Nüshu: Echo Chambers
Negotiating one’s expectations of an exhibition with the actual experience of it is common in a time when we are so saturated with images that they often come to stand in for reality itself. Our perceptions are mediated by a surplus of visual information that can keep us one step removed from what lies before us. After viewing the promotional material for Yam Lau’s recent solo show, Nüshu: Echo Chambers, I was expecting to find myself in a room where scrolling text would be projected over floors, walls and any present visitors. Instead, the space I saw in photographs turned out to be virtual, appearing as one of two computer-generated rooms projected on the walls of an otherwise dim, empty gallery. Between loops, as I listened to the ambient hum of the ventilation, I began to wonder where the experience of art takes place. Curiously, this question might also parallel the spatial concerns in Lau’s project.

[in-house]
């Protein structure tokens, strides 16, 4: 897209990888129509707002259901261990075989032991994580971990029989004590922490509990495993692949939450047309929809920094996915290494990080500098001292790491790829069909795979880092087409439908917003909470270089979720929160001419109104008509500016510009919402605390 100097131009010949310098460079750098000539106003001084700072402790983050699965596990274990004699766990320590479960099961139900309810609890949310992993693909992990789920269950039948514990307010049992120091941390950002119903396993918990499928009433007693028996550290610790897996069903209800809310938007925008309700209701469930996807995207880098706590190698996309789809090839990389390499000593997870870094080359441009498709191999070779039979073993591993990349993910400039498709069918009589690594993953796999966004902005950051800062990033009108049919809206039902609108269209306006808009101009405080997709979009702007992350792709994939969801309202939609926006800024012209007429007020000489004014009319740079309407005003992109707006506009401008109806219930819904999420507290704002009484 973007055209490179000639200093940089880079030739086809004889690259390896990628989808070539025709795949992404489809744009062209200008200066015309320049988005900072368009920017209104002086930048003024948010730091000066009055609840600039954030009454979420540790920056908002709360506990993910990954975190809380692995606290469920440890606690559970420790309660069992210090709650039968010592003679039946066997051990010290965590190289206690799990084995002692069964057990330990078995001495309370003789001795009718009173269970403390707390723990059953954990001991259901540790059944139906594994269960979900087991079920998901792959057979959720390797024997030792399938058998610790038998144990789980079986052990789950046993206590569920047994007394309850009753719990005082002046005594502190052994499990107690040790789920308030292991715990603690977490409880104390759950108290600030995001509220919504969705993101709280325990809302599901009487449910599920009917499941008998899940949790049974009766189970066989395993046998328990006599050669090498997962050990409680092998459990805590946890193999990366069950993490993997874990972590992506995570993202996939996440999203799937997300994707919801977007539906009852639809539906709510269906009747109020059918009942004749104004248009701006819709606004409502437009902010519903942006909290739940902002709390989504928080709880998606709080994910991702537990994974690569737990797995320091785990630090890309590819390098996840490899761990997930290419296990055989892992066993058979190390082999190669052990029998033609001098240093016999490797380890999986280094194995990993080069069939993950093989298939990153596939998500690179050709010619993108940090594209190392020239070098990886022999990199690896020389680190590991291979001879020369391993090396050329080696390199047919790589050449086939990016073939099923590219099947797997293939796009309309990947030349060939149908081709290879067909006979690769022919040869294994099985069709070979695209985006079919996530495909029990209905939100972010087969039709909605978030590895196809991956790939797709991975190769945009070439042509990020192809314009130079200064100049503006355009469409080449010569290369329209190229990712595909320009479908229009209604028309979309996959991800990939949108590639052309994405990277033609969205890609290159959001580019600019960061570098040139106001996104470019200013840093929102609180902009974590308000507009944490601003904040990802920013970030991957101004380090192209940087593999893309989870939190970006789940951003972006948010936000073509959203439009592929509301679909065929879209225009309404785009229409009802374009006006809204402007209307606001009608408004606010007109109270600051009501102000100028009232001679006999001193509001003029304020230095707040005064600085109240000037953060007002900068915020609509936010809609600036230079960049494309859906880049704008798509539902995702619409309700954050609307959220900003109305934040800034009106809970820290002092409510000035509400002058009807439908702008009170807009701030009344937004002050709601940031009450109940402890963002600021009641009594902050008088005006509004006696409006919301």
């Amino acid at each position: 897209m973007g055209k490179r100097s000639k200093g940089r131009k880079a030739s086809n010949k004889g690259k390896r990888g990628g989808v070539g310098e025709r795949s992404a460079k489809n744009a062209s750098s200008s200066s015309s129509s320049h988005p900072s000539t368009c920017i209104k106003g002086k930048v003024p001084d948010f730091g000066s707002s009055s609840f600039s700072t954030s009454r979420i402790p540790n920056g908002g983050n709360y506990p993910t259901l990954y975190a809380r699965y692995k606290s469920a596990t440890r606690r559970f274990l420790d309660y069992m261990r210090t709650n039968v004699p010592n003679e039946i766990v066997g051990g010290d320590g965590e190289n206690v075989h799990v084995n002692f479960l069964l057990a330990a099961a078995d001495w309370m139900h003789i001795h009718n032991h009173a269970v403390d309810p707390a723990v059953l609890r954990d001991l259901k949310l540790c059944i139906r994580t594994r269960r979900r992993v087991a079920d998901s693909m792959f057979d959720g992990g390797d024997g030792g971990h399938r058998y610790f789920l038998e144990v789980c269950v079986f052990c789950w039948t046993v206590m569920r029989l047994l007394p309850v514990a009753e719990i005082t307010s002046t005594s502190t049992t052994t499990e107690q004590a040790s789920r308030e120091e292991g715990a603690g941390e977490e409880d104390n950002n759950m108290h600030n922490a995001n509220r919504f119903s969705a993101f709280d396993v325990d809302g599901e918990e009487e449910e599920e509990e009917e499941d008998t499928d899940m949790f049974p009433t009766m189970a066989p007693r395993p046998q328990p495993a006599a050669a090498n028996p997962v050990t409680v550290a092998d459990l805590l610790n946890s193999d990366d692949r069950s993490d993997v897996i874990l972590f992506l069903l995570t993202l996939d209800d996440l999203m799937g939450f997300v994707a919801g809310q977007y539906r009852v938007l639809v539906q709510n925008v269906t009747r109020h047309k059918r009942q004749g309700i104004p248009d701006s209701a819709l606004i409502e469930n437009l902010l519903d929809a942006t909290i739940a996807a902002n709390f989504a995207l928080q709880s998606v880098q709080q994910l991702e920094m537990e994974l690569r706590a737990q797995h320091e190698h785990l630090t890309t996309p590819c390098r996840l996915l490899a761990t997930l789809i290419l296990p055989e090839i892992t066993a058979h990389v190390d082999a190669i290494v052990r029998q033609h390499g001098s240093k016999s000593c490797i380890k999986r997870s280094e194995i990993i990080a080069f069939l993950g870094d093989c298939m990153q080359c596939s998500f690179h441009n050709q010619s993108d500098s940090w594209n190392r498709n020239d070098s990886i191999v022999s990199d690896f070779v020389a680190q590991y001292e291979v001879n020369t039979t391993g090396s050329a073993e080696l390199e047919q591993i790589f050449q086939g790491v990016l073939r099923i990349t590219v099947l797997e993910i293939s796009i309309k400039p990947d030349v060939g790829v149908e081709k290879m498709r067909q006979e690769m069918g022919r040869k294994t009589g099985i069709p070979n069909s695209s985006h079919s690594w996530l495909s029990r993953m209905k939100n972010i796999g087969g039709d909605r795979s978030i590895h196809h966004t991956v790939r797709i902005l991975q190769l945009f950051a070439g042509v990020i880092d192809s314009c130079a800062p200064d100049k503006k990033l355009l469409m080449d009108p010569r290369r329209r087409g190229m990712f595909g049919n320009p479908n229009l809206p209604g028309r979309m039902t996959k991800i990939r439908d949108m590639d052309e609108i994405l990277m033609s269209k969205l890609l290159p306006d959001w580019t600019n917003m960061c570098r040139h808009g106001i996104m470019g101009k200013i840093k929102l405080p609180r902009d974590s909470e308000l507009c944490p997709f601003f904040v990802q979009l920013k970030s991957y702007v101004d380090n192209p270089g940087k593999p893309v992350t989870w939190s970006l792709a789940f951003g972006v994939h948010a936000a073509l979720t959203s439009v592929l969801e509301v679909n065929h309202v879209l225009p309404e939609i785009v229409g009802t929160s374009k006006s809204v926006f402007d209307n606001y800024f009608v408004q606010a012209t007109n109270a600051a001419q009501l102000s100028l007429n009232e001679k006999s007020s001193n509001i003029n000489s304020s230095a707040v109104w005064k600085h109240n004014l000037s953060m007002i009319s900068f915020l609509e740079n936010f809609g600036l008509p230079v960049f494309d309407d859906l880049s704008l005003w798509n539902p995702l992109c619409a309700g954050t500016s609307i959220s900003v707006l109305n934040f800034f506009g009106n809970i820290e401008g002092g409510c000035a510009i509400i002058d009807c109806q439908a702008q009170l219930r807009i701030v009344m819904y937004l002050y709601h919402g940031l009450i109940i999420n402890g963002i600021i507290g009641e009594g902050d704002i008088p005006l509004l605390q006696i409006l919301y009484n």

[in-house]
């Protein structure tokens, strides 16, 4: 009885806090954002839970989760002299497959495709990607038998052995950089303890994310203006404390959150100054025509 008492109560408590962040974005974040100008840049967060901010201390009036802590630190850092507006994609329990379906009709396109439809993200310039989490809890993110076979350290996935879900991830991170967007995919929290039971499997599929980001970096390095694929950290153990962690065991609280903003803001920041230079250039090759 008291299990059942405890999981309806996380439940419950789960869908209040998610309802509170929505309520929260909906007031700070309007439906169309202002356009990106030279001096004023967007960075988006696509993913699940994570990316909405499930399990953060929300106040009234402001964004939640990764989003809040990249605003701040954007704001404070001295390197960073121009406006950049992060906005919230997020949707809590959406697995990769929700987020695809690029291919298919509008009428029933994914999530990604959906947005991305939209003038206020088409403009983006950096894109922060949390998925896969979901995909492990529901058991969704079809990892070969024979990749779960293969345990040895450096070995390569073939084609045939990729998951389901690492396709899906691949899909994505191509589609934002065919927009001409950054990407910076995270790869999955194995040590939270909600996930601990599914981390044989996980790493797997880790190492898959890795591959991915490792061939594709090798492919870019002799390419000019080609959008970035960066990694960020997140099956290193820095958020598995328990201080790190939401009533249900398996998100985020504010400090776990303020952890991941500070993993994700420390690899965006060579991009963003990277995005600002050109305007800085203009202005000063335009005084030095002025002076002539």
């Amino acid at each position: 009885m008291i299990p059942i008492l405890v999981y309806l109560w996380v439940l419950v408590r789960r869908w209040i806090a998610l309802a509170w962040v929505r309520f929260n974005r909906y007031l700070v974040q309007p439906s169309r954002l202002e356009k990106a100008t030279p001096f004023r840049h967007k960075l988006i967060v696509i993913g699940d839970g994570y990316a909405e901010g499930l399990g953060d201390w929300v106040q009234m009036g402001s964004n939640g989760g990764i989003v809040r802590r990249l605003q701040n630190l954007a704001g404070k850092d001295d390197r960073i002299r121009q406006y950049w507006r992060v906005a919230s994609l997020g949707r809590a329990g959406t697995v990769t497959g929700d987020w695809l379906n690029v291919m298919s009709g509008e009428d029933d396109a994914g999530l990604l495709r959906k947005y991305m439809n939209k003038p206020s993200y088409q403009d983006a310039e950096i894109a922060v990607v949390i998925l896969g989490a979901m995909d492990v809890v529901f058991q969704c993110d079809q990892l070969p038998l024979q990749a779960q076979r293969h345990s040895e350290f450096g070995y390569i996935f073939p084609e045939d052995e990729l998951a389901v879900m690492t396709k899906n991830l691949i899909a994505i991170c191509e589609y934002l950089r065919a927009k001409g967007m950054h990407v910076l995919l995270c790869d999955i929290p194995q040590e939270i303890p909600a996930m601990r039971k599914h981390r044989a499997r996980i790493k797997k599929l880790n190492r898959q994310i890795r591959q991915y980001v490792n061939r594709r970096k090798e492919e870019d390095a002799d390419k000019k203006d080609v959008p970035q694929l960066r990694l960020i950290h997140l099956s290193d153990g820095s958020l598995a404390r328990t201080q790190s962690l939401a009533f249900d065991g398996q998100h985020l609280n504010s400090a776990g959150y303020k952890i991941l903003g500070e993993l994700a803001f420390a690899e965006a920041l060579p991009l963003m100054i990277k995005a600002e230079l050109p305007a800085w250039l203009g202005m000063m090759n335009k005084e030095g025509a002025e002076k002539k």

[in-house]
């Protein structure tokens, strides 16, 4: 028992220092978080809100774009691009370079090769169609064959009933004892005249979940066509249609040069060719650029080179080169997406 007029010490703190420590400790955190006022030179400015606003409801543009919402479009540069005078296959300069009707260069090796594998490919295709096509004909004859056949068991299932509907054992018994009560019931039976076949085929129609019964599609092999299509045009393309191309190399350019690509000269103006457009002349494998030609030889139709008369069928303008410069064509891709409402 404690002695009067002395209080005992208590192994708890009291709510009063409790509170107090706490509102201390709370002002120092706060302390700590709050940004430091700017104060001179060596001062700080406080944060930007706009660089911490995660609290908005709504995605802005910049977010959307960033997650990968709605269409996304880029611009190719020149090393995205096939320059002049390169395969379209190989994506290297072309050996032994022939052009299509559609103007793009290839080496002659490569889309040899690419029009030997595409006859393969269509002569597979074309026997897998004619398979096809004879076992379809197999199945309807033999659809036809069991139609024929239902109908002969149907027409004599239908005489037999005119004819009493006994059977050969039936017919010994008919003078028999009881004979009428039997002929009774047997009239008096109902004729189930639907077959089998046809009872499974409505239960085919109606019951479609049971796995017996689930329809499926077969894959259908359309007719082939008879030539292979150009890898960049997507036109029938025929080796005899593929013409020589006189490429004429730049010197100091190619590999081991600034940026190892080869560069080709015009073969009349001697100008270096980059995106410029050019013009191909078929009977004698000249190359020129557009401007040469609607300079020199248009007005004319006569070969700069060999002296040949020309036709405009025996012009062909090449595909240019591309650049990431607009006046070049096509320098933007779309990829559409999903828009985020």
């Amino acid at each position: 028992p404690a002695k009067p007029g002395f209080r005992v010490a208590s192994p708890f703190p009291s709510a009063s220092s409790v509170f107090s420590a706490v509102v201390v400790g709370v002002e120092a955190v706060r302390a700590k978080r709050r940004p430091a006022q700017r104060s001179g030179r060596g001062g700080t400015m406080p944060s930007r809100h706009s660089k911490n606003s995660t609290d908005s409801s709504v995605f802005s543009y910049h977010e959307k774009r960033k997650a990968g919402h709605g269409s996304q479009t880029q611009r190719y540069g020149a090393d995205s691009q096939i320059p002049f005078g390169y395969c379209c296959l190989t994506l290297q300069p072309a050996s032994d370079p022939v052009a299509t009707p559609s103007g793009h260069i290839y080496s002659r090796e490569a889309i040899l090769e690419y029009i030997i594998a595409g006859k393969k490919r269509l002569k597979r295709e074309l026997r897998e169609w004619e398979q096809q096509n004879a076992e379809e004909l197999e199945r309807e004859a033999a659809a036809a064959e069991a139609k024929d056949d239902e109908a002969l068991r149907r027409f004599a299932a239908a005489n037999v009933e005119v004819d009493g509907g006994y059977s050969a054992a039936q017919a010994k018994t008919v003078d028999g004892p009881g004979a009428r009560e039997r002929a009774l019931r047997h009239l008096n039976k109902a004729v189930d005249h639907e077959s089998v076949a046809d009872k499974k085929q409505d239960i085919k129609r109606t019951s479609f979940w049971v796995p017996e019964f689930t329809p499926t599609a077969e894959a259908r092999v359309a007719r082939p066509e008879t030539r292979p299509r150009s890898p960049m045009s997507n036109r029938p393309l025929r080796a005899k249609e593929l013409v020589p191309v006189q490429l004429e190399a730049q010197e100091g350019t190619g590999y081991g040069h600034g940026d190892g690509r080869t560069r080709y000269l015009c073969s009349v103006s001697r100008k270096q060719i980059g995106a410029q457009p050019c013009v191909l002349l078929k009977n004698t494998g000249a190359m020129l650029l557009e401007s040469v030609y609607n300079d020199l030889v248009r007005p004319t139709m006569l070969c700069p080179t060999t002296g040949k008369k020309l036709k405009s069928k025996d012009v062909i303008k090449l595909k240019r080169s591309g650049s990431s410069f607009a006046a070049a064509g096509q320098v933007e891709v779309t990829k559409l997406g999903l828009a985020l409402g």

Lau’s installation is a call and response between two brief, monochrome animations projected at right angles and separated by a translucent screen. Seated on one of two white cubes in the space, I can watch one video and occasionally peer through the nylon-like material to see the other. Each pictures a rotating, spotlit chamber, over which scrolls a 3D script casting layers of moving shadows across its walls and floor. The text, to me, is foreign and indecipherable, as is the language of the two female voices that form the overlaying audio tracks. The voices, one young and one old, echo each other as the animations fade in and out. The only other objects in the gallery are found in an isolated corner, presented as artefacts under a spotlit vitrine — Lau’s photographs from China and current examples of Nüshu script in journals and embroidery.